Everybody eats like the Emperor of China at Orient Palace!

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Suki Group has recently unveiled the latest addition to their chain of restaurants, Orient Palace!

Located at the Annex in Furama Riverfront Hotel, the 180-seat Chinese restaurant has a unique dining concept that combines food, entertainment and relaxation all into one.

Just above the restaurant is Spa Nes, a spa and wellness sanctuary run by Marie France Wellness. This go-to place is great for diners to unwind after a scrumptious and filling dinner.

To keep diners entertained, the restaurant offers nightly live band performances. The 5 VIP rooms, which can fit up to 10 diners each, come equipped with a karaoke set, so diners can belt it out while feasting. A minimum spending of $1,200 is required for VIP room reservations.

Orient Palace boasts an open kitchen concept, with little ‘stalls’ that line the perimeter of the restaurant. Each of these stall-kitchens features a signature item on their menu. Diners are able to witness their meals being cooked right in front of them!

The five feature stalls are the suckling pig stall, the 24-head abalone noodle stall, the dragon ribs bak kut teh stall, the seafood stall, and finally, the deep sea garoupa fish porridge stall.

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Charcoal-roasted suckling pig is hard to find nowadays, and even more so if it’s roasted by hand. In the recent years, the traditional way of roasting suckling pig has been replaced by mechanical roasters due to the lack of trained chefs.

With 33 years of experience, the chef in charge of roasting the suckling pig believes that hand-roasted suckling pig has an evener roast as compared to machine-roasted ones. He shared that the prime age of a suckling piglet is 8 weeks old, where the roasted product will sport a thin and crisp skin.

Served with pickled Japanese leeks and sweet sauce, each rectangle of meat had a good mix of crispy skin, lard, and meat that carry a signature smoky aroma ($258.00, whole).

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Abalone connoisseurs will know that dried abalones are never cheap. Orient Palace serves up its famed 24-head Middle Eastern Dried Abalone with La Mien ($88.00).

For those who are not as well versed in abalone, like me, the number of heads makes up the size of the abalone. The bigger the number of heads, the smaller the abalone and the more prized it is.

These dried abalones are imported directly from Hong Kong and have been preserved for at least 11 years to ensure that all its richness and goodness have been kept concentrated. The abalones are braised for 48 hours prior to serving, which results in them having a captivatingly smooth and springy texture.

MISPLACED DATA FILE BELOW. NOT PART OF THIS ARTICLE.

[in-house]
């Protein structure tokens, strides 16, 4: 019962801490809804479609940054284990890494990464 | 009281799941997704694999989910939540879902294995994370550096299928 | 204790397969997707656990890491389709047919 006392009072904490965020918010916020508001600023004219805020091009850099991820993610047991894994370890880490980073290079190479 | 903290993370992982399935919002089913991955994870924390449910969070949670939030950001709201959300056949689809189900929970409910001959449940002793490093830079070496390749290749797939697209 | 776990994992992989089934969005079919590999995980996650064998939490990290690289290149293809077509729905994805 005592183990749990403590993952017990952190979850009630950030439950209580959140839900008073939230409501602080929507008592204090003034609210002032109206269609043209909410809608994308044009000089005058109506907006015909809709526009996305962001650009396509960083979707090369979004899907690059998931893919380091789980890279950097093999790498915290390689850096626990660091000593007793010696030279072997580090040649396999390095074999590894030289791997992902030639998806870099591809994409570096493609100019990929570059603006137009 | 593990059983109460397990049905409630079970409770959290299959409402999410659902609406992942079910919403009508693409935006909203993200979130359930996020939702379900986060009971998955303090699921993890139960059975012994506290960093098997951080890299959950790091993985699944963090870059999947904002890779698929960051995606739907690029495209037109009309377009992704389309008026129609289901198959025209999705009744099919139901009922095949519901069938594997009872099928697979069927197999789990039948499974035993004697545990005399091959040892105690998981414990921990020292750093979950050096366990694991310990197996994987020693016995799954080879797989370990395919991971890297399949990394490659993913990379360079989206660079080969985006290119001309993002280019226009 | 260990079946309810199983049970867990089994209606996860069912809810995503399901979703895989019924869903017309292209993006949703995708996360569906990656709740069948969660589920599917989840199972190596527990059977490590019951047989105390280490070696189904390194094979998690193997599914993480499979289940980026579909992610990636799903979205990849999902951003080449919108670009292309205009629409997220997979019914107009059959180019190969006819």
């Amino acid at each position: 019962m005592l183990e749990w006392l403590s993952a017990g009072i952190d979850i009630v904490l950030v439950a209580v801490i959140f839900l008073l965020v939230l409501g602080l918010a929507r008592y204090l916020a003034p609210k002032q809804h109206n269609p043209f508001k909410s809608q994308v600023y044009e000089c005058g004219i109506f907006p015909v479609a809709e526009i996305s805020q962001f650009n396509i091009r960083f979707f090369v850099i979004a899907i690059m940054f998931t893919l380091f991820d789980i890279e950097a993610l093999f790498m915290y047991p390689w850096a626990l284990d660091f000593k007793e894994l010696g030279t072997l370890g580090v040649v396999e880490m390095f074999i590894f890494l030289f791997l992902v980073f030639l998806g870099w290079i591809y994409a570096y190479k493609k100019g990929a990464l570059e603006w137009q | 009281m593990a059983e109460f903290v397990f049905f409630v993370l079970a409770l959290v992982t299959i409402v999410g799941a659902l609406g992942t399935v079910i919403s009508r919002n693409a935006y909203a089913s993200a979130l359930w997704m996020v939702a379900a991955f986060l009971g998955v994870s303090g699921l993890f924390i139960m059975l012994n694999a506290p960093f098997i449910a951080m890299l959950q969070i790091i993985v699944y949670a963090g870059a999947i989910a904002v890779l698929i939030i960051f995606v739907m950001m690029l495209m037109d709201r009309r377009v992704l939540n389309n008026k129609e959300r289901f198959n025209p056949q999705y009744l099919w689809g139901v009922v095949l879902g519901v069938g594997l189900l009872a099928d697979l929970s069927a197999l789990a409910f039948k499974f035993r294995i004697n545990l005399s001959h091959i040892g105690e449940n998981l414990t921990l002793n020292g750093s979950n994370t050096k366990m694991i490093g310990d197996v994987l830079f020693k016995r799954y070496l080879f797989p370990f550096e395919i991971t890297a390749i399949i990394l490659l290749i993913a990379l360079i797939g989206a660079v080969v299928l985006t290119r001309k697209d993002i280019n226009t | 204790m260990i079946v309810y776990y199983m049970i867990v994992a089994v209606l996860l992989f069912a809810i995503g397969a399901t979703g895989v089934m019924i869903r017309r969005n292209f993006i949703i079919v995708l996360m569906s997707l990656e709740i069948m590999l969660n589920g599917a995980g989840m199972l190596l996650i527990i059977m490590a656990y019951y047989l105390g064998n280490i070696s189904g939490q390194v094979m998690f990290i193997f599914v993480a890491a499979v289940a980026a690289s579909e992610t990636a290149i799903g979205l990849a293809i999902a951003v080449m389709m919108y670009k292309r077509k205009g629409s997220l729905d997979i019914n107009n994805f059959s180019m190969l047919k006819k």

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Order the dry version of the noodles, if you’d like, and you will get a bowl of collagen-rich shark cartilage broth with it!

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Orient Palace has their own rendition of our local favourite, bak kut teh. Expect a lavish bowl that comprises back-loin ribs, also known as dragon ribs in Chinese ($23.80) . These ribs are cooked in a light and peppery broth, which incorporates Sarawak black peppercorns that are famed for their warm, mellow and spicy flavours.

Opt for the version with sea cucumber and king garoupa fish maw ($48.00) if you’re looking for something even more nourishing.

Served with homemade dough fritters, salted vegetables and a bowl of steamed rice, the bak kut teh takes us back to yesteryear as we reminiscence the good old times.

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Another feature of Orient Palace is the use of giant grouper in their fish porridge. Diners can pick and select their favourite cut of fish for their porridge – from the lips, all the way to the tail ($16.80 onwards).

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The giant groupers that are used in the restaurant weigh a minimum of 30kg, with the heaviest, so far, standing at 41kg! Unbelievable!

The porridge is cooked in a fish bone broth which is adapted from the famed Long Ji Fish Soup store in Xiamen, China. We were told that the chefs flew over to Xiamen to train for 2 weeks in their kitchen to master the steps to creating the signature fish soup.

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What is a Chinese restaurant without seafood? Diners can indulge in the restaurant’s Nanyang Steamed Crab with Chili Dip ($8.70/100g), which is their version of the local favourite chili crab. The crab is steamed on its own, and served with a flavourful and spicy chili sauce dip on the side. We liked their version of the spicy chili sauce which uses Bentong ginger to give it a strong, lingering heat. The sauce is also much spicier than it is sweet, which we feel caters to Singaporeans’ love for spicy food.

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We loved the variety of Chinese cuisine offered at Orient Palace. The concept of having a dining, entertainment, and wellness hub all in one is refreshing and we definitely wouldn’t mind coming back again!

Orient Palace

Address: 407 Havelock Road #01-01, Furama Riverfront Annex Building, Singapore 169634

Phone: 6931 8888

Website: http://www.orientpalace.com.sg/

Opening Hours: 11.30am to 3.00pm, 5.30pm to 1am daily

This post was brought to you by Orient Palace.

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